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Room On The Roof Paperback – Dec 1 1988


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Paperback, Dec 1 1988
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Product Details

  • Paperback: 1 pages
  • Publisher: Penguin UK (Dec 1 1988)
  • Language: English
  • ISBN-10: 0140107835
  • ISBN-13: 978-0140107838
  • Product Dimensions: 17.8 x 2.5 x 12.7 cm
  • Shipping Weight: 136 g
  • Average Customer Review: 4.3 out of 5 stars  See all reviews (3 customer reviews)

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Most helpful customer reviews

Format: Paperback
Ruskin Bond penned this novella when he was only 17 years old in 1951, and I think it is an excellent book for everyone but for young people in particular. The story started in this book is continued in "Vagrants In The Valley", and if you get this book, I suggest you also get "Vagrants" as it completes and complements this book nicely. Both books are semi-autobiographical and offer a very good glimpse into the "real India". Although it may be said to lack a certain depth or maturity, the book hold up surprisingly well with repeated readings due to its perennial freshness and wonder. We follow our young hero as he leaves a domineering and hostile, suffocating environment with his English guardian to explore the world beyond the protestant community that he was raised in. He essentially becomes a vagrant, but he discovers his freedom as well, and goes on to make friends with several other street children of the bazaar. He gets his first job, falls in love with an older woman, and grows a good deal in the book, before taking to the road and leaving his hometown when it no longer has anything to offer him. The end of the book will kind of leave you hanging if you don't read the sequel. By itself, I would give this book a three-star rating, but when combined with "Vagrants" I would promote it to a four-star. The innocence of a young writer and the yearning for adventure shine through particularly well in this little delight of a book.
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Format: Paperback
This enchanting novel by Ruskin Bond is written in his trademark close-to-nature style. The world-renowned author writes from his true experience of the world. This story is autobiographical in nature.
This novel takes the reader on a journey of rural India through the eyes of a 16-year old boy .The panorama of the advancing Indian Monsoon adds a melodious romance to the novel. Bond’s bold yet touching style of writing combined with the intriguing story and plot make this novel an engaging adventure. Winner of the John Llewellyn Rhys Memorial Prize in 1957, this book is a page-turner.
Like the Indian bazaar itself, the book is filled with smells, sights, sounds, confusion and subtle organization of ordinary Indian life.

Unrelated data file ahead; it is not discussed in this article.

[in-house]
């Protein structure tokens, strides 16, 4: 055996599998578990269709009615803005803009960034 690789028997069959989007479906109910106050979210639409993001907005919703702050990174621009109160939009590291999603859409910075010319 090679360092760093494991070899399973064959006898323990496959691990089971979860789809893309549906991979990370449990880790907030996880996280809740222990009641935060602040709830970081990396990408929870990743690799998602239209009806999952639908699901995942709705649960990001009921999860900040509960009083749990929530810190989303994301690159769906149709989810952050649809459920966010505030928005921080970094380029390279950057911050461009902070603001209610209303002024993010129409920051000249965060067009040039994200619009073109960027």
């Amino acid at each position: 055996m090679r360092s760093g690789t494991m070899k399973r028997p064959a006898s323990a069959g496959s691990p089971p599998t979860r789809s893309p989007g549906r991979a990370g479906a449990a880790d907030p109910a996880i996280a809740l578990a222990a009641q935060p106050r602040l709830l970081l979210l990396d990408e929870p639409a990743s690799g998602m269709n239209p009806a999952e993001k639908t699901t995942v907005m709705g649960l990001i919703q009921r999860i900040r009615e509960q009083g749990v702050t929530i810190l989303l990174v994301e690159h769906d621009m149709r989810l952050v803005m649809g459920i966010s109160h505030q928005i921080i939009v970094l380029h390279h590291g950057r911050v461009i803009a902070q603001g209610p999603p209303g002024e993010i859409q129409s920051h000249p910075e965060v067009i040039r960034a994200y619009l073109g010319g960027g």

Rusty, the hero of the novel is unhappy with his strict guardian & being confined to the declining Euopean community in Dehra Dun Finally, one day he is bold enough to venture into forbidden Indian Territory. He meets â€~Somi’ the Sikh boy. A boy of strange perpetual rejoices, he soon becomes Rusty’s best friend. â€~Ranbir’, Hindu by caste, and the strongest wrestler in the bazaar invokes in Rusty a rebellious spirit that earns him his freedom for life. Then there is Suri. Bespectacled and owlish to behold, Suri possesses an almost criminal cunning, and is both respected and despised by all who know him. His interests are confined to people and their privacies; which privacies, when known to Suri, are made public.
After running away from home, his newfound friends’ shelter him and soon he gets a job as an English teacher of Mr. Kapoor’s son. Mr. Kapoor was once a rich man who has lost his job because of his addiction to alcohol.
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By A Customer on Sept. 18 2000
Format: Paperback
I read this book as part of my high school curriculum, many years ago. I have read it quite a few times hence. Bond brings out Dehradun so beautifully...
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Most Helpful Customer Reviews on Amazon.com (beta)

Amazon.com: 7 reviews
7 of 8 people found the following review helpful
The Room On The Roof - by Ruskin Bond July 9 2000
By Jatin Vij - Published on Amazon.com
Format: Paperback
This enchanting novel by Ruskin Bond is written in his trademark close-to-nature style. The world-renowned author writes from his true experience of the world. This story is autobiographical in nature.
This novel takes the reader on a journey of rural India through the eyes of a 16-year old boy .The panorama of the advancing Indian Monsoon adds a melodious romance to the novel. Bond’s bold yet touching style of writing combined with the intriguing story and plot make this novel an engaging adventure. Winner of the John Llewellyn Rhys Memorial Prize in 1957, this book is a page-turner.